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Publication numberUS5878359 A
Publication typeGrant
Application numberUS 08/659,995
Publication dateMar 2, 1999
Filing dateJun 7, 1996
Priority dateJun 9, 1995
Fee statusLapsed
Publication number08659995, 659995, US 5878359 A, US 5878359A, US-A-5878359, US5878359 A, US5878359A
InventorsToshihiko Takeda
Original AssigneeNipponsenso Co., Ltd.
Export CitationBiBTeX, EndNote, RefMan
External Links: USPTO, USPTO Assignment, Espacenet
Vehicular control device provided with an accelerator detecting device which detects the operation of an accelerator device
US 5878359 A
Abstract
An accelerator sensor detects an operation amount of an accelerator pedal. A microcomputer determines if a relation between the detected operation amount and an operation of the accelerator mechanism deviates from a predetermined normal relation, responsive to an ON signal from an idle switch or an ON signal from a power switch. When the relation deviates from the predetermined normal relation, the detected operation amount is corrected by the deviation from the predetermined normal relation in order to cause the relation between the operation amount and the operation of the accelerator mechanism to match the predetermined normal relation.
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Claims(22)
What is claimed is:
1. A vehicular control device in a vehicle having a driving power generating device and an accelerator mechanism, comprising:
means for detecting an accelerator mechanism operation amount without contacting said accelerator mechanism;
means for detecting an accelerator mechanism first position corresponding to an accelerator mechanism minimum operation amount;
means for detecting an accelerator mechanism second position corresponding to an accelerator mechanism maximum operation amount;
means for determining whether said operation amount detected is abnormal based on said operation amount detected by said detecting means when first position detecting means and said second position detecting means detect said first and second positions of said acceleration mechanism respectively;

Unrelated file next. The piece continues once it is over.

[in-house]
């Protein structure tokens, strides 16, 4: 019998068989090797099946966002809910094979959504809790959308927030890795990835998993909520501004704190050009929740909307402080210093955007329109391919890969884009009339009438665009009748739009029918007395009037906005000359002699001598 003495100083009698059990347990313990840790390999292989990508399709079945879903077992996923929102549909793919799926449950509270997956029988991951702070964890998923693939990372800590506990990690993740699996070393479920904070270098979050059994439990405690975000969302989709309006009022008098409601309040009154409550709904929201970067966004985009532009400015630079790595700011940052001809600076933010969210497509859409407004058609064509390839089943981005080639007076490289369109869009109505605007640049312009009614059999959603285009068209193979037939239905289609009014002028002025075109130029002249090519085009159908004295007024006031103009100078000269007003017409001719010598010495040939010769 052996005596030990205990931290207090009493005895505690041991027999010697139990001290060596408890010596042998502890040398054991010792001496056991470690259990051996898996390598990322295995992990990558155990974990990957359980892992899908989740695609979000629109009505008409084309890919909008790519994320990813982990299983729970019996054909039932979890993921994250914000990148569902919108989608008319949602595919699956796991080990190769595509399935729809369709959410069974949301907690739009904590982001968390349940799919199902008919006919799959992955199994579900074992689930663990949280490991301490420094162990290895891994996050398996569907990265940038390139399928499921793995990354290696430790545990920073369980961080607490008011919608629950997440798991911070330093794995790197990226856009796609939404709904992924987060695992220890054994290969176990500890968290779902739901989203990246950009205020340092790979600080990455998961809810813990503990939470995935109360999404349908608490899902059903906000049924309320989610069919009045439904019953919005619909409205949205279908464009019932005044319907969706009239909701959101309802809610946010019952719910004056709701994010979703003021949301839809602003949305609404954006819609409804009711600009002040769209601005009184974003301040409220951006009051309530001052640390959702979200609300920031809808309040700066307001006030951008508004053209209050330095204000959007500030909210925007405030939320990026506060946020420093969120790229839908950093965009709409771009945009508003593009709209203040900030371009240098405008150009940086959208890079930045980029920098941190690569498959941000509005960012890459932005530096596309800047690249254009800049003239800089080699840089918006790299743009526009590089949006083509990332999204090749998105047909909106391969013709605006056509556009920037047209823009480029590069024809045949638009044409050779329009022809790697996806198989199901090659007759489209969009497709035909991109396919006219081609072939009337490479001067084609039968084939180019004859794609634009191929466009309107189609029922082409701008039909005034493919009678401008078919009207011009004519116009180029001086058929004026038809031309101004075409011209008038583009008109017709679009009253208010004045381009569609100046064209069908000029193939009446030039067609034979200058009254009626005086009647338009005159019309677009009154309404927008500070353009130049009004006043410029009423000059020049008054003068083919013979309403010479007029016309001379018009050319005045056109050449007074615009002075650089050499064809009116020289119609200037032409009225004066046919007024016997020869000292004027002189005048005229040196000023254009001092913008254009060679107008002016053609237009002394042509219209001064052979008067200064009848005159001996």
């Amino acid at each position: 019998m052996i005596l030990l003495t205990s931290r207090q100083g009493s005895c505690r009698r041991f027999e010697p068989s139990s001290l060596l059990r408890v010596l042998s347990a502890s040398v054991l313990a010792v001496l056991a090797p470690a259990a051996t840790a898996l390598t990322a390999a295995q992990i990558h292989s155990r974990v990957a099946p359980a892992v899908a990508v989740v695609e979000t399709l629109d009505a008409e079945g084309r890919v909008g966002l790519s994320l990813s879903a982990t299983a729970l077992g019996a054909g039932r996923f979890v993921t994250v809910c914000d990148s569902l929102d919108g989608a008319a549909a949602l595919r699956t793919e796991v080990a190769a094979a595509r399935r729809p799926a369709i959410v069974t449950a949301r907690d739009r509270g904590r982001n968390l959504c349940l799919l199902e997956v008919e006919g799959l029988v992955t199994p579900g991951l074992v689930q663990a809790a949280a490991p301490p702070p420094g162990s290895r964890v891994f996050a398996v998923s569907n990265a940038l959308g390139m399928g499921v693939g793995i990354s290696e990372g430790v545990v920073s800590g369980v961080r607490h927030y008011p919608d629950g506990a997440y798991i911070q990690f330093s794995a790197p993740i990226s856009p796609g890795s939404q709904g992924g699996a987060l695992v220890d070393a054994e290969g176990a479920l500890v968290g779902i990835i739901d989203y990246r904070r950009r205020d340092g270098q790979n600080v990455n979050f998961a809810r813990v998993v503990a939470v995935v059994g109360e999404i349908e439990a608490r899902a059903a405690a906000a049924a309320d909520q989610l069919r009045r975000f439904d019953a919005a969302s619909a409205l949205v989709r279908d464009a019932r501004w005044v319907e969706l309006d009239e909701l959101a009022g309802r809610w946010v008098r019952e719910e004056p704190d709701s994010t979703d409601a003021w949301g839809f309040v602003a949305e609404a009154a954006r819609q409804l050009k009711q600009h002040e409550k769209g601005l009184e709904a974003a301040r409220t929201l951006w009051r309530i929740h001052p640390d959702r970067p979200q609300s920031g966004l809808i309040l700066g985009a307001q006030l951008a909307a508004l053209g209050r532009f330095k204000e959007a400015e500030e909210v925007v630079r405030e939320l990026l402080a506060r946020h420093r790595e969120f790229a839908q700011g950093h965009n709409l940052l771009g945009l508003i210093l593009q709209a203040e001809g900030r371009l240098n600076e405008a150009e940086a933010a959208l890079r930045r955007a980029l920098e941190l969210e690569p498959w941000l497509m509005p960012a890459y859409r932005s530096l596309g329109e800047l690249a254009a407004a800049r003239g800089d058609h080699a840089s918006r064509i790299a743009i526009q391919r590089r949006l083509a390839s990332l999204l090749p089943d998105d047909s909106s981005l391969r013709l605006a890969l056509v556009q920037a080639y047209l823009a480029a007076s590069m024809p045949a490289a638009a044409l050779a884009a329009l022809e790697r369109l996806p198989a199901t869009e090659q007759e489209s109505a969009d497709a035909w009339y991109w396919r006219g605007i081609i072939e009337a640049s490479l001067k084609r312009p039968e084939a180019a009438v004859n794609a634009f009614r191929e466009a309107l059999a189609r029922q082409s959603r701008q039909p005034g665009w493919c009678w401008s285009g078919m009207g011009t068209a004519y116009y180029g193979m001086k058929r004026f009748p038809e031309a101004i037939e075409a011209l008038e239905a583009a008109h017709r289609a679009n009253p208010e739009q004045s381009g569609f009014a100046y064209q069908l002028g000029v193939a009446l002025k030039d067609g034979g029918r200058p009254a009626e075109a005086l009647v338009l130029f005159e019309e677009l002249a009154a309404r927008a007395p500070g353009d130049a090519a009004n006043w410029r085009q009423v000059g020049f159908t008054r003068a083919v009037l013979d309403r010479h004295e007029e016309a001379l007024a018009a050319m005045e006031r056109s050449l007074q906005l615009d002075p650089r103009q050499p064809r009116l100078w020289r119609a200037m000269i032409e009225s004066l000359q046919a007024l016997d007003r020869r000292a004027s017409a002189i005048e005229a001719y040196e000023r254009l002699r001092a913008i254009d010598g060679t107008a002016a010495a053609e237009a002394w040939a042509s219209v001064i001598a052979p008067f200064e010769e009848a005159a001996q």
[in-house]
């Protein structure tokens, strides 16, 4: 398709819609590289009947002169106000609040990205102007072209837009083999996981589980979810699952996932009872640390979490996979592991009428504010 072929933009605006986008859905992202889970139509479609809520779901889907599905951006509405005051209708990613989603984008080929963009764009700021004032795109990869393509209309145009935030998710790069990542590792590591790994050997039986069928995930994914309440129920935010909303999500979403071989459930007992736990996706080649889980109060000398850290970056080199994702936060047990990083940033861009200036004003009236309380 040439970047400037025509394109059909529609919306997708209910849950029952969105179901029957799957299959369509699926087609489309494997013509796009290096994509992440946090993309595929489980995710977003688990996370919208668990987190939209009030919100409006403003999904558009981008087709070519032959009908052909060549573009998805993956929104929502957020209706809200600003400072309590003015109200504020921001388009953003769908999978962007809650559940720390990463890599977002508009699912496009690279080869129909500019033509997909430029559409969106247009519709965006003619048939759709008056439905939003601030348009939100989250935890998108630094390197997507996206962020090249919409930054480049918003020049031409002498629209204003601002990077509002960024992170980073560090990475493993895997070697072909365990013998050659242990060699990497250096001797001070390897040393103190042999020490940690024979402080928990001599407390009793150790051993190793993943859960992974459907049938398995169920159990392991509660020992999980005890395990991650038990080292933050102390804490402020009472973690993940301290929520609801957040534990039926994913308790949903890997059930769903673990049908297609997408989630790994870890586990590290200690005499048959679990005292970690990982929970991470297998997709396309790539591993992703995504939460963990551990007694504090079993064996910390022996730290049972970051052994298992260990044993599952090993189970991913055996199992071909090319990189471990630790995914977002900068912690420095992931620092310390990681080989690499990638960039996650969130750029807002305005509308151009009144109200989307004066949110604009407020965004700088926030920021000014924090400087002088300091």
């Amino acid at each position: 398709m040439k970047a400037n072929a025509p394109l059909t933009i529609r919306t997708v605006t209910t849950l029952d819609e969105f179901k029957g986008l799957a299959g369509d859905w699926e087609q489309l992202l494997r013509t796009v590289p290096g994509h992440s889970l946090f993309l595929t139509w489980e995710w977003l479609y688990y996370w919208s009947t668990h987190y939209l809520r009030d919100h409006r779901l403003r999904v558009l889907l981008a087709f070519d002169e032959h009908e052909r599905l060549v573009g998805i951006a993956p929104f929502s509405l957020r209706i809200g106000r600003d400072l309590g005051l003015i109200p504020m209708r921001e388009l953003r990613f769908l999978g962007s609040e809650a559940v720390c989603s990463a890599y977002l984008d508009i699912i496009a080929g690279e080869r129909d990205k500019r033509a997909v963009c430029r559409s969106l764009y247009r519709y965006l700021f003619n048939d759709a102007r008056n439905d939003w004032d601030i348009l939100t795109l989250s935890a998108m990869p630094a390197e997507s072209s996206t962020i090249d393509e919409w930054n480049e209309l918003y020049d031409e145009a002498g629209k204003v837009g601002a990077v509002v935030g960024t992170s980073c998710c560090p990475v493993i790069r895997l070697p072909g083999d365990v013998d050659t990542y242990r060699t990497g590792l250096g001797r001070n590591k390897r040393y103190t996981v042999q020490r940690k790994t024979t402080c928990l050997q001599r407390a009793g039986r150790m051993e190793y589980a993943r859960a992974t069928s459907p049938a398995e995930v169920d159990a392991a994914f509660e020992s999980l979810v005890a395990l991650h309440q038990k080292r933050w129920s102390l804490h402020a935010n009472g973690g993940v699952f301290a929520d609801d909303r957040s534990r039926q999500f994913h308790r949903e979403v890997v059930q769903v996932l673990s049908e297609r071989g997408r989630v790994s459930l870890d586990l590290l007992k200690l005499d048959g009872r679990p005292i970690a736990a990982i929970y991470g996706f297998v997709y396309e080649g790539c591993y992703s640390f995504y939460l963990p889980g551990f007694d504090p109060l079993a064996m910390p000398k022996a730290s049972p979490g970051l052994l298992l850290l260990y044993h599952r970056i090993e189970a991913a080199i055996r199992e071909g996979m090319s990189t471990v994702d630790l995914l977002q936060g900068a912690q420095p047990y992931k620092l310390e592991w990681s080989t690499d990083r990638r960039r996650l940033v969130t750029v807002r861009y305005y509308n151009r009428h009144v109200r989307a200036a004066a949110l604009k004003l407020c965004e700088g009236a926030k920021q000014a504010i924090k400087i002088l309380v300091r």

means for correcting an abnormal operation amount when detected, said correcting means being responsive to both a difference between said operation amount detected by said detecting means when said first position detection means detects said accelerator mechanism in said first position and a predetermined normal operation amount corresponding to said accelerator mechanism in said first position and a difference between said operation amount detected by said detecting means when said second position detection means detects said accelerator mechanism in said second position and a predetermined normal operation amount corresponding to said accelerator mechanism in said second position; and
means for controlling said generating device as a function of said corrected operation amount.
2. A vehicular control device according to claim 1, wherein said controlling means limits a changing speed of a control signal provided to said driving power generating device to below a predetermined upper limit when said difference between said operation amount detected when said accelerator mechanism is moved to said first or second position and a predetermined normal operation amount at that time is out of a predetermined range.
3. A vehicular control device in a vehicle having a driving power generating device and an acceleration mechanism, comprising:
a plurality of means for detecting an accelerator mechanism operation amount without contacting said accelerator mechanism;
means for detecting an accelerator mechanism first position corresponding to an accelerator mechanism minimum operation amount;
means for detecting an accelerator mechanism second position corresponding to an accelerator mechanism maximum operation amount;